20. Learned counsel says that both the conditions must be fulfilled before the purpose of the trust can be held to be 'charitable'. Learned counsel submits that in deciding whether the purpose of the trust involves the carrying on of an activity for profit one has to ascertain whether the activity which has resulted in the income has been resorted to or indulged in with the motive to earn profit or with the motive to earn income to feed the charities only. In the first case, submits learned counsel, the second condition aforesaid is not fulfilled. In the second case, it is fulfilled. This construction, says learned counsel, of Section 2(15) fits in with the object for which Section 2(15) was amended.

21. It has to be observed that in the Indian Income-tax Act, 1922, there was an Explanation to Section 4(3) and the Explanation was as follows :

'In this subjection 'charitable purpose' includes relief of the poor, education, medical relief and the advancement of any other object of general public utility.'

22. The words 'not involving the carrying on of any activity for profit' were introduced in the Income-tax Bill of 1961 which subsequently became an Act. From the Finance Minister's speech it appeared that the Government was accepting the recommendations of the Select Committee to which the Bill was referred. One of the recommendations was :

'The Committee is of opinion that the advancement of an object of general public utility which involves the carrying on of any activity for profit should not come within the ambit of the charitable purpose.' [See Gazette of India, Extraordinary, Part II, Section 2, page 677(4)].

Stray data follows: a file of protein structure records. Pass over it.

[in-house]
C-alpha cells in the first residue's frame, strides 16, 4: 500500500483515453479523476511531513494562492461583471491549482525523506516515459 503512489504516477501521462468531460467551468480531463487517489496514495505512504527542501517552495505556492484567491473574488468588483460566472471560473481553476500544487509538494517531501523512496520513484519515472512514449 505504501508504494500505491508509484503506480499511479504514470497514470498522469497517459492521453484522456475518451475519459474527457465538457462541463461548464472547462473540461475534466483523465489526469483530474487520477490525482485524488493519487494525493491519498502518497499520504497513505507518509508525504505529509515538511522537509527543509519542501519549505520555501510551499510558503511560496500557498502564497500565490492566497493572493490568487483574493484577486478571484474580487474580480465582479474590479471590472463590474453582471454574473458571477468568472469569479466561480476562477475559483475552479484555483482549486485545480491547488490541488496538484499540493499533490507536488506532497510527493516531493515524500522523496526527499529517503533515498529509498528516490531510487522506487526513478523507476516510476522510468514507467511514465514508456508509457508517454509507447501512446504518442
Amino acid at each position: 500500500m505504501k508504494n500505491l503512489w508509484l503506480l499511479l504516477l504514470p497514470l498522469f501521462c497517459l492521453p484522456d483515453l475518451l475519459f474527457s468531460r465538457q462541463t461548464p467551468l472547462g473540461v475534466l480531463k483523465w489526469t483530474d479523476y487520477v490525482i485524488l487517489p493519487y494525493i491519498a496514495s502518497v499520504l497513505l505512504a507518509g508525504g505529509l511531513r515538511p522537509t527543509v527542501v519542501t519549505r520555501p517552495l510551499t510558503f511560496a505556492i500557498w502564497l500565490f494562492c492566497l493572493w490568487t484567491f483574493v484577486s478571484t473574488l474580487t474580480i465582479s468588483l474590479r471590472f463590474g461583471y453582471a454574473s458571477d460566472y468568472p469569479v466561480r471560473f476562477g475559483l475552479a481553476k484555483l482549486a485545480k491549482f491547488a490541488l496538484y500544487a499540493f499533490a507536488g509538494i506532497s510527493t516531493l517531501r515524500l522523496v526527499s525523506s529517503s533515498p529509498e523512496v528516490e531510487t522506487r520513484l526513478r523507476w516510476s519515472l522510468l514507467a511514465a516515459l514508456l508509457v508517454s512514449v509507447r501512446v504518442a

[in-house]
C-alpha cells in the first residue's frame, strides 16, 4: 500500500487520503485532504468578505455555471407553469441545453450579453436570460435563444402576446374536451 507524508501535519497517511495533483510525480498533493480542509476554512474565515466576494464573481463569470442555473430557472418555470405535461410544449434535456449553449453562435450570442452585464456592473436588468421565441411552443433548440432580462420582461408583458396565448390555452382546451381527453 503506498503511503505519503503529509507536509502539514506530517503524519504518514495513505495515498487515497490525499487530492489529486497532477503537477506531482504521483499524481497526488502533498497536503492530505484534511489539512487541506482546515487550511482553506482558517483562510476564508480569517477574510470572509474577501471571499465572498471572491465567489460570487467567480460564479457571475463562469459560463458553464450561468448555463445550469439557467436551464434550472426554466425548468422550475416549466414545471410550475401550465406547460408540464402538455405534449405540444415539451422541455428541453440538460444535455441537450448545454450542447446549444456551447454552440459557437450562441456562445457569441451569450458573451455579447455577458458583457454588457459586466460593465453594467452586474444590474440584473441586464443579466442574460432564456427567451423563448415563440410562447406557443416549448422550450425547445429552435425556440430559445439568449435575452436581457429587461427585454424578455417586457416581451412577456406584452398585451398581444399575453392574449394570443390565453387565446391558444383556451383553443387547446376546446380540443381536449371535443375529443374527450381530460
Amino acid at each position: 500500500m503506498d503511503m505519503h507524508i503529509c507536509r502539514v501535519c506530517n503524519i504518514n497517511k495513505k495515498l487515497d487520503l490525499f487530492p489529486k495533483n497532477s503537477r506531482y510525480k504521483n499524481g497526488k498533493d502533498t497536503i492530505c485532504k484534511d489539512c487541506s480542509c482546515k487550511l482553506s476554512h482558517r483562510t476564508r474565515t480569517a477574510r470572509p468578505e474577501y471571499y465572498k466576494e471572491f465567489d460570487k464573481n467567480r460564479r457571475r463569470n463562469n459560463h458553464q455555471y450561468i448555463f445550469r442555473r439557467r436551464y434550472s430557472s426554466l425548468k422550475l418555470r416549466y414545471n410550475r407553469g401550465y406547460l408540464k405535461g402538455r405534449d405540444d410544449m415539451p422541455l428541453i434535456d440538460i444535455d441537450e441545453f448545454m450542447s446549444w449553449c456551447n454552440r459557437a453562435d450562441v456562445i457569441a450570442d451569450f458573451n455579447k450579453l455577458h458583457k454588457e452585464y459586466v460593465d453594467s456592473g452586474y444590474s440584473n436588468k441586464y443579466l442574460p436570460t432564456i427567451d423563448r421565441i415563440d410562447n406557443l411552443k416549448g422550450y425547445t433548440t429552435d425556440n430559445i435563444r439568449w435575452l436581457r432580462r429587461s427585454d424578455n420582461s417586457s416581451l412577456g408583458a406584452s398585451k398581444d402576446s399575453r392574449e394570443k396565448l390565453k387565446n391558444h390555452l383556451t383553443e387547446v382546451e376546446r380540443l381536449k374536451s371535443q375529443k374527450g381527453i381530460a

23. The Finance Minister in his speech in the House explicated the reason for the restrictive condition. He said :

'The definition of 'charitable purpose' in that clause is at present so widely worded that it can be taken advantage of even by commercial concerns which, while ostensibly serving a public purpose, get fully paid for the benefits provided by them, namely, the newspaper industry, which while running its concern on commercial lines can claim that by circulating newspapers it was improving the general knowledge of the public. In order to prevent the misuse of this definition in such cases, the Select Committee felt that the words 'not involving the carrying on of any activity for profit' should be added to the definition.'

24. Learned counsel for the assessees has argued that the construction aforesaid which he has suggested fits in with the object for which the amendment was made. The whole purpose of the amended definition, according to learned counsel, was to restrict exemption to a genuine public charitable trust.

25. Learned counsel for the assessees argues further that the test is that if the income of the trust feeds charitable purposes only then even if the activities of the trust yield an income such activities are without any profit motive because the trust is a genuine public charitable trust. It is not the intention of the legislature that a charitable trust cannot earn any income from business or property. Section 11(1)(a) read with Section 11(4) specifically provides that an income of a charitable trust from a business undertaking is allowed exemption provided that such income is applied only for such charitable purpose and the other conditions of the section are satisfied. Therefore, if a charitable trust earns any income from property or from business with the only and sole purpose of feeding the charity, the trust will none the less, says learned counsel, be for a charitable purpose and such activities which have yielded the income are not tainted with any profit motive. In other words, the carrying on of the activity of business must not be with the dominant intention to make profit only.